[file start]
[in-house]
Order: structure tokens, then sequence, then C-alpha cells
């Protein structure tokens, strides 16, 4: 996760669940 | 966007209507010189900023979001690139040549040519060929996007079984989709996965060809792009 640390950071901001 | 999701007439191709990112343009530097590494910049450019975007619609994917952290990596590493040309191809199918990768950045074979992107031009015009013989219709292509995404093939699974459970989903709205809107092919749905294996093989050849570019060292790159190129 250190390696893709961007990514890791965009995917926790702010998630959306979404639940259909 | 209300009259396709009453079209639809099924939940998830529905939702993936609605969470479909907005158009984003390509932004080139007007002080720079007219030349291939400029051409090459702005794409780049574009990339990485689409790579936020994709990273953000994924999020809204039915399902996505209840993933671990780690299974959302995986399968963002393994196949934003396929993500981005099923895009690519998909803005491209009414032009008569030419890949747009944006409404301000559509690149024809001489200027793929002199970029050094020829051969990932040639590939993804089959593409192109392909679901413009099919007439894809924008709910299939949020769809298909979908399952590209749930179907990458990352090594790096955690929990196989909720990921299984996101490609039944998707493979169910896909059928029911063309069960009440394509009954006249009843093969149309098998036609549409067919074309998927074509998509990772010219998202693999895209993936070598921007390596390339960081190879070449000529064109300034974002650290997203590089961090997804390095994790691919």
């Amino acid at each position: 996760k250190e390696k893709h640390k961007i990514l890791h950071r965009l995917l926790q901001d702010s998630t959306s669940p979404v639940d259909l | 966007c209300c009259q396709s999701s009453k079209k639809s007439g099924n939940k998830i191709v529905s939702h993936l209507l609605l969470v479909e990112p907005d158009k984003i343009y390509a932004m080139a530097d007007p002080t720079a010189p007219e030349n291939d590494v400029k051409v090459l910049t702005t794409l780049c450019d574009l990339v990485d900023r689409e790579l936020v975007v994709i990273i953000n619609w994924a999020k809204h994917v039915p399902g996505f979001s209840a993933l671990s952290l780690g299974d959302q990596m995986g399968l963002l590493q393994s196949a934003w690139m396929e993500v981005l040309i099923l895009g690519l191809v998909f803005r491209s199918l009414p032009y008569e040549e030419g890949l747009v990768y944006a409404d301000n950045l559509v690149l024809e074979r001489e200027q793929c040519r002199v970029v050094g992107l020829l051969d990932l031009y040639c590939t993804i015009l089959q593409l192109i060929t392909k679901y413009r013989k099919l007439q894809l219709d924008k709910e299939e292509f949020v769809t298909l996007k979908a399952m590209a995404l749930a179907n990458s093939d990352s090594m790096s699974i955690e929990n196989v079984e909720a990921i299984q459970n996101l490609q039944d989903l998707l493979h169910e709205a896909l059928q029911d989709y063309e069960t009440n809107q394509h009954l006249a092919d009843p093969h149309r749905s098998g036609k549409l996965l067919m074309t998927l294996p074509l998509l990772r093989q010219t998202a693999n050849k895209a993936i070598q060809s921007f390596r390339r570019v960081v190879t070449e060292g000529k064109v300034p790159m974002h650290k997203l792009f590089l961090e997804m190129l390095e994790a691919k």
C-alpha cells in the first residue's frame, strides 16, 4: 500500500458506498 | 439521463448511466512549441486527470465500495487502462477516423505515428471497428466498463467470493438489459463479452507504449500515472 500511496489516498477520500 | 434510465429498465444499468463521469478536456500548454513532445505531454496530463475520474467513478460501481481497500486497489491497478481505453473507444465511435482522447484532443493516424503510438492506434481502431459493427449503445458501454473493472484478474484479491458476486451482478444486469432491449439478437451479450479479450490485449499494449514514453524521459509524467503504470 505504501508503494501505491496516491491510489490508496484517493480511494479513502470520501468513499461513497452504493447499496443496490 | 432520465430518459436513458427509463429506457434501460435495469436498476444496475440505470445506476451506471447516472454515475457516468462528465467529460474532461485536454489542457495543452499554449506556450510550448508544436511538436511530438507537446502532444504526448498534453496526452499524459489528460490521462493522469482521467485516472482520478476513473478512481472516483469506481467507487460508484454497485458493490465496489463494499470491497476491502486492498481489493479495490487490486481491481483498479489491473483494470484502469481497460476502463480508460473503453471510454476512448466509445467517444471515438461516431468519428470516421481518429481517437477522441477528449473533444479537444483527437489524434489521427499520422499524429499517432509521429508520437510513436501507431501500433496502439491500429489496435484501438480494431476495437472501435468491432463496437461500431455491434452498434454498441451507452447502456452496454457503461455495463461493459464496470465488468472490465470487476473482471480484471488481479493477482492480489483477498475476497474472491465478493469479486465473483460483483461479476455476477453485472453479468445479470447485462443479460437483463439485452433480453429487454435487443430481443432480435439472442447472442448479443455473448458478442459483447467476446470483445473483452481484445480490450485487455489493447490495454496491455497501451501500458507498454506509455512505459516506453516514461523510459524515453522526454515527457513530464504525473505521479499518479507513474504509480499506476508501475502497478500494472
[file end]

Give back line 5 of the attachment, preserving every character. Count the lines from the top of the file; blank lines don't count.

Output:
C-alpha cells in the first residue's frame, strides 16, 4: 500500500458506498 | 439521463448511466512549441486527470465500495487502462477516423505515428471497428466498463467470493438489459463479452507504449500515472 500511496489516498477520500 | 434510465429498465444499468463521469478536456500548454513532445505531454496530463475520474467513478460501481481497500486497489491497478481505453473507444465511435482522447484532443493516424503510438492506434481502431459493427449503445458501454473493472484478474484479491458476486451482478444486469432491449439478437451479450479479450490485449499494449514514453524521459509524467503504470 505504501508503494501505491496516491491510489490508496484517493480511494479513502470520501468513499461513497452504493447499496443496490 | 432520465430518459436513458427509463429506457434501460435495469436498476444496475440505470445506476451506471447516472454515475457516468462528465467529460474532461485536454489542457495543452499554449506556450510550448508544436511538436511530438507537446502532444504526448498534453496526452499524459489528460490521462493522469482521467485516472482520478476513473478512481472516483469506481467507487460508484454497485458493490465496489463494499470491497476491502486492498481489493479495490487490486481491481483498479489491473483494470484502469481497460476502463480508460473503453471510454476512448466509445467517444471515438461516431468519428470516421481518429481517437477522441477528449473533444479537444483527437489524434489521427499520422499524429499517432509521429508520437510513436501507431501500433496502439491500429489496435484501438480494431476495437472501435468491432463496437461500431455491434452498434454498441451507452447502456452496454457503461455495463461493459464496470465488468472490465470487476473482471480484471488481479493477482492480489483477498475476497474472491465478493469479486465473483460483483461479476455476477453485472453479468445479470447485462443479460437483463439485452433480453429487454435487443430481443432480435439472442447472442448479443455473448458478442459483447467476446470483445473483452481484445480490450485487455489493447490495454496491455497501451501500458507498454506509455512505459516506453516514461523510459524515453522526454515527457513530464504525473505521479499518479507513474504509480499506476508501475502497478500494472